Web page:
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Spader Tillage in Permanent Beds - Fresh Dirt from the Farmer Mentor Jim Leap

Beginning Farmer Asks:

We are in the process of setting up permanent beds for small scale CSA production (about 2 acres) and were wondering if you had any experience or suggestions related to using a spader for tillage in this type of system. We would like to leave the paths between beds untilled if possible. The idea is that the tractor tires would run down the paths.


Farmer Mentor Answers:

Interesting you should ask the spaded permanent bed question; I have been talking about that for years but have yet to see anyone actually pull it off. Seems like such a great concept.

I think the challenging parts would be shaping the bed once it is spaded and also weed management in the semi-permanent pathways. It depends on your soil type but you may find that you need to follow up the spader with a rototiller that would provide a more uniform bed surface; you could actually put little markers on the rear flap of the tiller to give you planting marks. I'm assuming once you get a bed tilled that all follow up work would be with hand tools (i.e. push planters, wheel hoes etc.). I think one thing to think about is the fact that spaded ground is pretty "fluffy" and this is where a rototiller could assist. Of course the rototiller would be undoing some of the gentler spader tillage but as long as soil moisture is good (not too wet/not too dry) that should be okay.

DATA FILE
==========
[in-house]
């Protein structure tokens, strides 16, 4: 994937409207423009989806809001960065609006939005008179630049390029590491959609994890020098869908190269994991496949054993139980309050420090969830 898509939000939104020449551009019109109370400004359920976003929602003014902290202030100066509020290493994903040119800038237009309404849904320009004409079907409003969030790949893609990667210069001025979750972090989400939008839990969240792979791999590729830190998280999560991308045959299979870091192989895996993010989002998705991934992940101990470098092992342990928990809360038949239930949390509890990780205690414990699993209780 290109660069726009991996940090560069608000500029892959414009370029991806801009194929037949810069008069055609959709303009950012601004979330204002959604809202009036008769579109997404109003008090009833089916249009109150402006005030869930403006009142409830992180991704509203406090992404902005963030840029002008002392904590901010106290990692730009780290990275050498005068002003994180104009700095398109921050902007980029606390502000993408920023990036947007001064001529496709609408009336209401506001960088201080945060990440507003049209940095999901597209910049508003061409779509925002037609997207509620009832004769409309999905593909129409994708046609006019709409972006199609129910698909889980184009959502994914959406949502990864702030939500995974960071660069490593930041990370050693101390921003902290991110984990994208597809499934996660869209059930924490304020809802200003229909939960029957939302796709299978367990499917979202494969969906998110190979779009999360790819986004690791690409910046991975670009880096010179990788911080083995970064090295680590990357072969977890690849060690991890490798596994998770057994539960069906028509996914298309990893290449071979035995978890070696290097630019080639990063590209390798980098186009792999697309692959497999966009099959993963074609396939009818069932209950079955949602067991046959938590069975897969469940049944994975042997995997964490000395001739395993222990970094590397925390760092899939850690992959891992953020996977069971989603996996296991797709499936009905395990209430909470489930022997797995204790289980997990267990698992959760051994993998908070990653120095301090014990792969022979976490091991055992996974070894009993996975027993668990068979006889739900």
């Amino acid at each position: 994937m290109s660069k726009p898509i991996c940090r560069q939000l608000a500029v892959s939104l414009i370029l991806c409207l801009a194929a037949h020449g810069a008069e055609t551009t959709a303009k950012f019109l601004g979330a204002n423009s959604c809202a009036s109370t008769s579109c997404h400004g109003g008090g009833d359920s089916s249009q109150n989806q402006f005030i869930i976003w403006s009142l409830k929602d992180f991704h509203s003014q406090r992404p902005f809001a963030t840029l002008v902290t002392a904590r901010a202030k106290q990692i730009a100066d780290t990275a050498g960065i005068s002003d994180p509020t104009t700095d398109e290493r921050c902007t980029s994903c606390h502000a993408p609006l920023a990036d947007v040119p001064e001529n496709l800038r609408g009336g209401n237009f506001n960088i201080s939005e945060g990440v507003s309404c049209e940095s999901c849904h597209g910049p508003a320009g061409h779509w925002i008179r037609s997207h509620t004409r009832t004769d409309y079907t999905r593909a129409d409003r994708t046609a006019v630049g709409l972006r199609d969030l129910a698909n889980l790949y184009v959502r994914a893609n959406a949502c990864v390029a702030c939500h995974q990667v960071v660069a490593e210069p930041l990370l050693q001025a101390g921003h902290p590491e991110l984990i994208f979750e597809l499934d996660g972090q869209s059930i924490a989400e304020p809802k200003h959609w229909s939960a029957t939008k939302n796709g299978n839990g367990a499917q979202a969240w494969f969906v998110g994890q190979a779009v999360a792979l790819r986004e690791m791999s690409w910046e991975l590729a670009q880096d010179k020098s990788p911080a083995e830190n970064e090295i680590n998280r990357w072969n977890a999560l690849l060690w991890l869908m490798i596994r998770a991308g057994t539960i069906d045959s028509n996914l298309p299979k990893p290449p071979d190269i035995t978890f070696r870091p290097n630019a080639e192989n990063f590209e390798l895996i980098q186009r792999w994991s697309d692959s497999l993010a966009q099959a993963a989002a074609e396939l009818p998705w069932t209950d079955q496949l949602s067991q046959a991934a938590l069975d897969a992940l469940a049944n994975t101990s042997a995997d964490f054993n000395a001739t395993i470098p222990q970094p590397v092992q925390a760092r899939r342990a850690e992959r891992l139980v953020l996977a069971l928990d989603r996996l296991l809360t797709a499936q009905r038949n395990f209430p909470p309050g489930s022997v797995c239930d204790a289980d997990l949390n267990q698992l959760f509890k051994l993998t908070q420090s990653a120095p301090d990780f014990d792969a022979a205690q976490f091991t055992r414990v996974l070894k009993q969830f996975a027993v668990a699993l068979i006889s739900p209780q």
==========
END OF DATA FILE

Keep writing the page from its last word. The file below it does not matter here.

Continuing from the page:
It really comes down to soil type. A challenge with the spader is that it is pretty aggressive tillage and some soils handle that well and some soils don't. I never liked to spade any ground more than once in a season at CASFS and we used the spader mostly in the spring for cover crop incorporation because spaded ground in the fall never took rain very well. I think the soil structure gets so broken up that it takes time to reestablish the water pathways. The one advantage in your favor is that the narrower spaders tend to run pretty shallow. You can always adjust depth too but they tend to work best at their deepest setting - and at their slowest speed - which is right around 0.6 MPH. I'm guessing the 3 foot spader would run maybe 8 inches deep? Another issue I could see on heavier soils is having drainage issues in the permanent pathways since that is where all the compaction will be - both from foot traffic and from tractor tires.

It would certainly be worth pursuing but I would be reluctant to give it a wholesale "thumbs up". I always thought that a little Kubota with a three-ft. spader would be the perfect fit for the down garden at the CASFS farm. If you do end up going this route you should consider the hydrostatic transmission. That makes spading much easier. You would only need a "B" series Kubota for a three-ft. spader. Spading really is a lot like double digging and if conditions and soil allow, spaders can leave seedbed tilth in their wake. Lots to consider!


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